On an overcast afternoon, I settled down to read my book with Sufi music playing in the background, soothing and elevating my spirit. Suddenly I saw this news item pop up on my whatsapp. I took a look “Is this true?” was the query from a friend who had attached a “breaking news” clip from Filmfare.com. I had an uncanny visceral reaction from the shock of the news, probably because death reminds us of our own mortality and particularly because she was close in age to me. Sridevi dead? Was it true? What was it from? My voyeuristic instincts peaked. Was it suicide? Some insidious disease eating away her innards that she hid well? Was it an overdose from painkillers? All these were reasonable causes of death in the celebrity world. But as I trolled for pictures of a woman whose life I knew little about, I saw a glamorously dressed bollywood diva who appeared happily married with two daughters she doted on, and a husband who was eating out of her hand. They had been at a big fat Indian wedding in Dubai living it up with designer outfits and parties galore when it had happened! Well then, was this a freak accident? Not that either. I scoured the internet and every site said it had been “from a massive heart attack” That seemed implausible. She appeared skinny, fit and committed to taking care of herself to not succumb to such a preventable health calamity as a heart attack. This then meant women my age were all vulnerable. Of course the mind did not like that, so I decided to dig deeper for other possible reasons. At this point, I was also simultaneously decrying our attachment as humans’ to phenomenal existence identifying with the body, mind and intellect, all of which are passing. That philosophical detour lasted just a few seconds and I was soon feverishly lapping up real and fake news as it poured in.
The gist. She had brought this upon herself! She had been desperate to look and stay young? She had had 23 cosmetic surgeries to correct her physical appearance, to look youthful and skinny. There appeared some truth to these admonishments from society’s moral guard who had found an easy target in a deceased woman who could not defend herself. However, I could not help but see that she, not unlike other celebrities, had been living a photoshopped life for social media. When I saw a “like” from designer extraordinaire Manish Malhotra, every time she or her daughters were attired in his clothes, on Instagram, I wondered about his blatant exploitation of her vulnerability, for his personal gain. And of course, he just symbolized the capitalist world out there that sells us all a bill of goods everyday! She, like all of us, was crying out for validation but on the world stage, and to an extreme degree as if her life depended on it. The self anointed psychoanalyst in me was pumping up theories that saw her as obsessed with her looks to the point of mental instability.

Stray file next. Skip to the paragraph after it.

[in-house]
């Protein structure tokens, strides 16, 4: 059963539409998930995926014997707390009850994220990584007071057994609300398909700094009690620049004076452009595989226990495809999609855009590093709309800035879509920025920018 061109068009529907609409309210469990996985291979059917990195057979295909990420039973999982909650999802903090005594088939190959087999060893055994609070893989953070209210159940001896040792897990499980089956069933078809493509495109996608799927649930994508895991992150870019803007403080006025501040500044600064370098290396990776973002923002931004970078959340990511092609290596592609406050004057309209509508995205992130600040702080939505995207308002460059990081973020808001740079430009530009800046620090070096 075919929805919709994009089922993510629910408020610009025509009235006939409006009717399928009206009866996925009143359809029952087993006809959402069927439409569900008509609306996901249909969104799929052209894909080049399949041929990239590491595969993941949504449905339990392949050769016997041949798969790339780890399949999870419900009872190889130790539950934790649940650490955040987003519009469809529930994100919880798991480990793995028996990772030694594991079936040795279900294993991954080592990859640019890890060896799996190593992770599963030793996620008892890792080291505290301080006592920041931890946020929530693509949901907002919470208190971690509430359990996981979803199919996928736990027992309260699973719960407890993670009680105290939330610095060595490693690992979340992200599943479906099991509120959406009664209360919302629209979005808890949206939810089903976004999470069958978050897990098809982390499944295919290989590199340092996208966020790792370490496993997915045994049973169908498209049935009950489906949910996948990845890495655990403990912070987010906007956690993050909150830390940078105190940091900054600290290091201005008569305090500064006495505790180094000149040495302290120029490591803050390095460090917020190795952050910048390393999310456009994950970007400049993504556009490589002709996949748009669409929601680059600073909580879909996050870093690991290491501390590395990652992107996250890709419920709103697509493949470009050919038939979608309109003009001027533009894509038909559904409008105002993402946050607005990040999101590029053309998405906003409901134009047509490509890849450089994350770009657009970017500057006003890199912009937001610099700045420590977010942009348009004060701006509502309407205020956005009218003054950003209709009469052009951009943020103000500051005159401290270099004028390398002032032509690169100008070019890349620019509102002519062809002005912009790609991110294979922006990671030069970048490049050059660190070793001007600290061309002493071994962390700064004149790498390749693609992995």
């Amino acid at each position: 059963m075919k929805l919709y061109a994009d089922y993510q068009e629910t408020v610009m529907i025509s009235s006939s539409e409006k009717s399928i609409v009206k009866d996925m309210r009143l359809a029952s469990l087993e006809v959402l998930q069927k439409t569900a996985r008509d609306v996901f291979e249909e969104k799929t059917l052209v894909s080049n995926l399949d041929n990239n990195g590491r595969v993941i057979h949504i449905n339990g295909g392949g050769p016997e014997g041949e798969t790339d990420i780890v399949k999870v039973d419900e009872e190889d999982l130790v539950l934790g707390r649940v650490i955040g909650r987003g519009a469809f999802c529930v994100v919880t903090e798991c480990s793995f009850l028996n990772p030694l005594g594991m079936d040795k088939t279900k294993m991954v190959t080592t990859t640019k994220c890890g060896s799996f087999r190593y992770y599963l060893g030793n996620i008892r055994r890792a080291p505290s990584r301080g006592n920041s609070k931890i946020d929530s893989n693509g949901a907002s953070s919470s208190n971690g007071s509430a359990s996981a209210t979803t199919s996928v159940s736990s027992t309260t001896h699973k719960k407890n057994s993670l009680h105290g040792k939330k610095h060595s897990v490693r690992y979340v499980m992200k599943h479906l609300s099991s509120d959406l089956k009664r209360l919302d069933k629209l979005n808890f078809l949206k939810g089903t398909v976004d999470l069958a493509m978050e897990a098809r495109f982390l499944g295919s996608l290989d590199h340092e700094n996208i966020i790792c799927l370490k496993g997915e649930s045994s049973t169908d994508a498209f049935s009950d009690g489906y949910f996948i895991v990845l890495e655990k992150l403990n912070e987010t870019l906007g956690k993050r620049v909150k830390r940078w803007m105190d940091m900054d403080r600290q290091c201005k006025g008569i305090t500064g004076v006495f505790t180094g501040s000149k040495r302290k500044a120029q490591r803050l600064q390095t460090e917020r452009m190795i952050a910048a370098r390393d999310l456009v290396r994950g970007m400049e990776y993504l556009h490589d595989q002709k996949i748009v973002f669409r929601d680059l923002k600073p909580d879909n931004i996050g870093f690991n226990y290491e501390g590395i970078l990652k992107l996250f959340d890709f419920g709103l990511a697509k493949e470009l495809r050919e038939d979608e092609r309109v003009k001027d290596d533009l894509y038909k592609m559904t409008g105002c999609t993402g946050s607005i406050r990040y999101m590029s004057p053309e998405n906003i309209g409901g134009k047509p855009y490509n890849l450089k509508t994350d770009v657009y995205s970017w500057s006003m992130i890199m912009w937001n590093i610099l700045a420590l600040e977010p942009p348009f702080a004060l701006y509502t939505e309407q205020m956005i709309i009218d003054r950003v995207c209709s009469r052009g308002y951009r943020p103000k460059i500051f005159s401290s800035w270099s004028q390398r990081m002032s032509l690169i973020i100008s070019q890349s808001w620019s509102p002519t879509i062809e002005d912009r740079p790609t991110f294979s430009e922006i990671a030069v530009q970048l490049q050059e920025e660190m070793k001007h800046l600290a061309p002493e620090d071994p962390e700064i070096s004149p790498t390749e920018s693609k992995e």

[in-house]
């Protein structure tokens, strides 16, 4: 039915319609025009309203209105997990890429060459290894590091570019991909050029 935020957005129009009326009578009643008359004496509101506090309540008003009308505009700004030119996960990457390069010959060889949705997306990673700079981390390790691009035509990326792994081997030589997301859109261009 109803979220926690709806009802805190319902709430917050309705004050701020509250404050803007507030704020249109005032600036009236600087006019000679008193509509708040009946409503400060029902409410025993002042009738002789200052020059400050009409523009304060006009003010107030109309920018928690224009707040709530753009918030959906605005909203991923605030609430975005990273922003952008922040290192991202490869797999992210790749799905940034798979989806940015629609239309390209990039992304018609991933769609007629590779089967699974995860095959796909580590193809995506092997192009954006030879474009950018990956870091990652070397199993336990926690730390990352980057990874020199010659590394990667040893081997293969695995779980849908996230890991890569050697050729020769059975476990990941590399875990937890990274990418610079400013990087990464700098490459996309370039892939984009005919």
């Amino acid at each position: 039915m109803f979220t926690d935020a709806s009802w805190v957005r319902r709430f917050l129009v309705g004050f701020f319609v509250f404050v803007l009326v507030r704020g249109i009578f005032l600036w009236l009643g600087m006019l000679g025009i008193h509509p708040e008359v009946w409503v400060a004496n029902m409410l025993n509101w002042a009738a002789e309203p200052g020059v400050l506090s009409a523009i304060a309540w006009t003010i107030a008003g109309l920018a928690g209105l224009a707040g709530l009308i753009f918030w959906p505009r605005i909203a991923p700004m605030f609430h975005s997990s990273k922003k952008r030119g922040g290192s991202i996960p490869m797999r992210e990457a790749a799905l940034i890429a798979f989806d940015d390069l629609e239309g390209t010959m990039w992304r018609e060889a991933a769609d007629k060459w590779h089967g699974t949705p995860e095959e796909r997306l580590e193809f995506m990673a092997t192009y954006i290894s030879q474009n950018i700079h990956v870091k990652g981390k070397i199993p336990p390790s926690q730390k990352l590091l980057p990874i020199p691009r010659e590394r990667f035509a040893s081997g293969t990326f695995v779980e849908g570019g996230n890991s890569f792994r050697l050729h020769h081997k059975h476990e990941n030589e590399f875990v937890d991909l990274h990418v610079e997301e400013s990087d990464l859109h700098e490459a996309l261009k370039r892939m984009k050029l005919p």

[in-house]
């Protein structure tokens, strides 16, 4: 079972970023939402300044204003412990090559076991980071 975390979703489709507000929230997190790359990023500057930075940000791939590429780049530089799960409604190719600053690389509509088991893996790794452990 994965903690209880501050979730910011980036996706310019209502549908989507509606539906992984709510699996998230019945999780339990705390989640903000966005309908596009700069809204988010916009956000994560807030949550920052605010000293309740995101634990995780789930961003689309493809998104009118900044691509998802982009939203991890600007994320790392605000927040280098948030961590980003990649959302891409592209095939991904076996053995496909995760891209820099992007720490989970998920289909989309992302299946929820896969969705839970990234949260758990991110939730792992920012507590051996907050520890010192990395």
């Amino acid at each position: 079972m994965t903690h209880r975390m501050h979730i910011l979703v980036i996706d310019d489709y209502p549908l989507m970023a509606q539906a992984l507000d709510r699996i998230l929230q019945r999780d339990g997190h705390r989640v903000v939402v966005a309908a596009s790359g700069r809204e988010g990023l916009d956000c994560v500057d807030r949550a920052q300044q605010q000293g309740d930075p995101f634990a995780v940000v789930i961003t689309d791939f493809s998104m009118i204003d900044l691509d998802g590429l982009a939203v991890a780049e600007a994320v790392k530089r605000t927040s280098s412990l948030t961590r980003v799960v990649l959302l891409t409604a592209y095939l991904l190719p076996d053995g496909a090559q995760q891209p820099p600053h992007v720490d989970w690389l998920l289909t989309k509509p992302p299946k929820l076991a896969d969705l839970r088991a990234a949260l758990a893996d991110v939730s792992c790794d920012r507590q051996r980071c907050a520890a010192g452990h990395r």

But that was just too easy. And did not tell the full story. I glanced down at the book that had held me in its thrall for the past hour before this news rudely broke my attention. Serendipitously, I had just been reading about a macro phenomenon that is taking root in our world, according to Yuval Noah Harari. In his ground breaking prophetic Homo Deus, in the same genre as Alvin Toffler’s Future Shock or Third Wave, he has spun ideas about our current state of being into a beautiful tapestry. He presents a compelling perspective about our collective consciousness. His premise, based on his background as a historian, there is intentionality behind the course our universe is taking, determined by those with the power to influence outcomes, the wealthiest among us.
Till the middle of the 20th Century, the human race had been preoccupied with eliminating famine, disease and war, all of which had previously decimated civilizations. That done, humans were on to their next great quest. The pursuit of immortality, bliss and divinity, at least for those who have the means. The next frontier for science and technology is to create super humans who will continually reengineer their bodies and perpetually renew them with a refresh every ten years or so to live as long as they can, maybe hundreds of years. Several key influencers shun the idea that death is inevitable. Google’s venture Calico is looking at beating death and engendering perpetual youth. While scientists are already hard at work tinkering with our DNA to not only cure disease but to preempt illness and counter the negative effects of aging, the world of merchandising is selling “the perfect look” and doctors are already superficially “fixing” bodies to embody the spirit of this aspiration, but without the science. The end result, we are all hurtling towards a future where an obsessive preoccupation with staying young will continue to vilify the aging process and create a society of second class citizens among those who cannot afford to stay “young” at all costs. And it will be expensive and only available to a chosen few!
It’s not all bad news. There is also a rising consciousness that allows us to uncover the root of all our suffering (aka discontent with our lot) and to see it as being our attachment to everything that is passing. So we need to hang on to that raft and stay present or be swept away into this maelstrom!
Disclaimer- the above is based on assumptions about what happened. I don’t have the facts!